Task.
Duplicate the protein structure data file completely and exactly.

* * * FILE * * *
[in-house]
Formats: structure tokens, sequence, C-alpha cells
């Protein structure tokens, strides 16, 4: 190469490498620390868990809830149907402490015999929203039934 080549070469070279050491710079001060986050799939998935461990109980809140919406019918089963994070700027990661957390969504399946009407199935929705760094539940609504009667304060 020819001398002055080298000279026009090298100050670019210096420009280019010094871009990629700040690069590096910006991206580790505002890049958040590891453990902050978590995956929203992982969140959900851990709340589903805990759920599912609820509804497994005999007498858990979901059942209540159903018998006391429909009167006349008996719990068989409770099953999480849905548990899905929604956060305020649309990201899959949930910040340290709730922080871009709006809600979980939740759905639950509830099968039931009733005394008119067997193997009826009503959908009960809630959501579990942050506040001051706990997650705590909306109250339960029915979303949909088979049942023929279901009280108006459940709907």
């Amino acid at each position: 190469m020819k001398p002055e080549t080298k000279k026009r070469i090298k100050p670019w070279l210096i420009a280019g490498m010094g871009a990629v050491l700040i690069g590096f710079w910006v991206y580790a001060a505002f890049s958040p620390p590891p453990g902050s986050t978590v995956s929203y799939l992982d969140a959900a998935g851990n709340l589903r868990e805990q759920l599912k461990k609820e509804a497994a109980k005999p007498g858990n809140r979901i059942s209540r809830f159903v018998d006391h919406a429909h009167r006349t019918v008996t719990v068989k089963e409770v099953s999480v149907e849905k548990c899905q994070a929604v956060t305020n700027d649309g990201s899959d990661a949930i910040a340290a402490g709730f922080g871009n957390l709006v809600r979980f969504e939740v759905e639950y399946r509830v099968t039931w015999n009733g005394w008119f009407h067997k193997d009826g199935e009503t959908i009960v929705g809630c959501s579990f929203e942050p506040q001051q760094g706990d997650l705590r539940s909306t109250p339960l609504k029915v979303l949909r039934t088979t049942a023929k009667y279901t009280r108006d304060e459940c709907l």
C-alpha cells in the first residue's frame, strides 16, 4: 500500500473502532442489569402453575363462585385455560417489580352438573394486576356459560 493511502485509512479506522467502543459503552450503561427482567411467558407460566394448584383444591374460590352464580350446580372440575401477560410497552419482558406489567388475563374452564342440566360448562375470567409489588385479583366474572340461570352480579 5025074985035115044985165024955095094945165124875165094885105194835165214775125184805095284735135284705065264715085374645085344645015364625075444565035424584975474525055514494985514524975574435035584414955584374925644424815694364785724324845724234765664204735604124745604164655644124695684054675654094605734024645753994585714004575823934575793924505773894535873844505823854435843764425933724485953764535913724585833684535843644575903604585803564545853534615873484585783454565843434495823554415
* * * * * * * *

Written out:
[in-house]
Formats: structure tokens, sequence, C-alpha cells
């Protein structure tokens, strides 16, 4: 190469490498620390868990809830149907402490015999929203039934 080549070469070279050491710079001060986050799939998935461990109980809140919406019918089963994070700027990661957390969504399946009407199935929705760094539940609504009667304060 020819001398002055080298000279026009090298100050670019210096420009280019010094871009990629700040690069590096910006991206580790505002890049958040590891453990902050978590995956929203992982969140959900851990709340589903805990759920599912609820509804497994005999007498858990979901059942209540159903018998006391429909009167006349008996719990068989409770099953999480849905548990899905929604956060305020649309990201899959949930910040340290709730922080871009709006809600979980939740759905639950509830099968039931009733005394008119067997193997009826009503959908009960809630959501579990942050506040001051706990997650705590909306109250339960029915979303949909088979049942023929279901009280108006459940709907």
């Amino acid at each position: 190469m020819k001398p002055e080549t080298k000279k026009r070469i090298k100050p670019w070279l210096i420009a280019g490498m010094g871009a990629v050491l700040i690069g590096f710079w910006v991206y580790a001060a505002f890049s958040p620390p590891p453990g902050s986050t978590v995956s929203y799939l992982d969140a959900a998935g851990n709340l589903r868990e805990q759920l599912k461990k609820e509804a497994a109980k005999p007498g858990n809140r979901i059942s209540r809830f159903v018998d006391h919406a429909h009167r006349t019918v008996t719990v068989k089963e409770v099953s999480v149907e849905k548990c899905q994070a929604v956060t305020n700027d649309g990201s899959d990661a949930i910040a340290a402490g709730f922080g871009n957390l709006v809600r979980f969504e939740v759905e639950y399946r509830v099968t039931w015999n009733g005394w008119f009407h067997k193997d009826g199935e009503t959908i009960v929705g809630c959501s579990f929203e942050p506040q001051q760094g706990d997650l705590r539940s909306t109250p339960l609504k029915v979303l949909r039934t088979t049942a023929k009667y279901t009280r108006d304060e459940c709907l």
C-alpha cells in the first residue's frame, strides 16, 4: 500500500473502532442489569402453575363462585385455560417489580352438573394486576356459560 493511502485509512479506522467502543459503552450503561427482567411467558407460566394448584383444591374460590352464580350446580372440575401477560410497552419482558406489567388475563374452564342440566360448562375470567409489588385479583366474572340461570352480579 5025074985035115044985165024955095094945165124875165094885105194835165214775125184805095284735135284705065264715085374645085344645015364625075444565035424584975474525055514494985514524975574435035584414955584374925644424815694364785724324845724234765664204735604124745604164655644124695684054675654094605734024645753994585714004575823934575793924505773894535873844505823854435843764425933724485953764535913724585833684535843644575903604585803564545853534615873484585783454565843434495823554415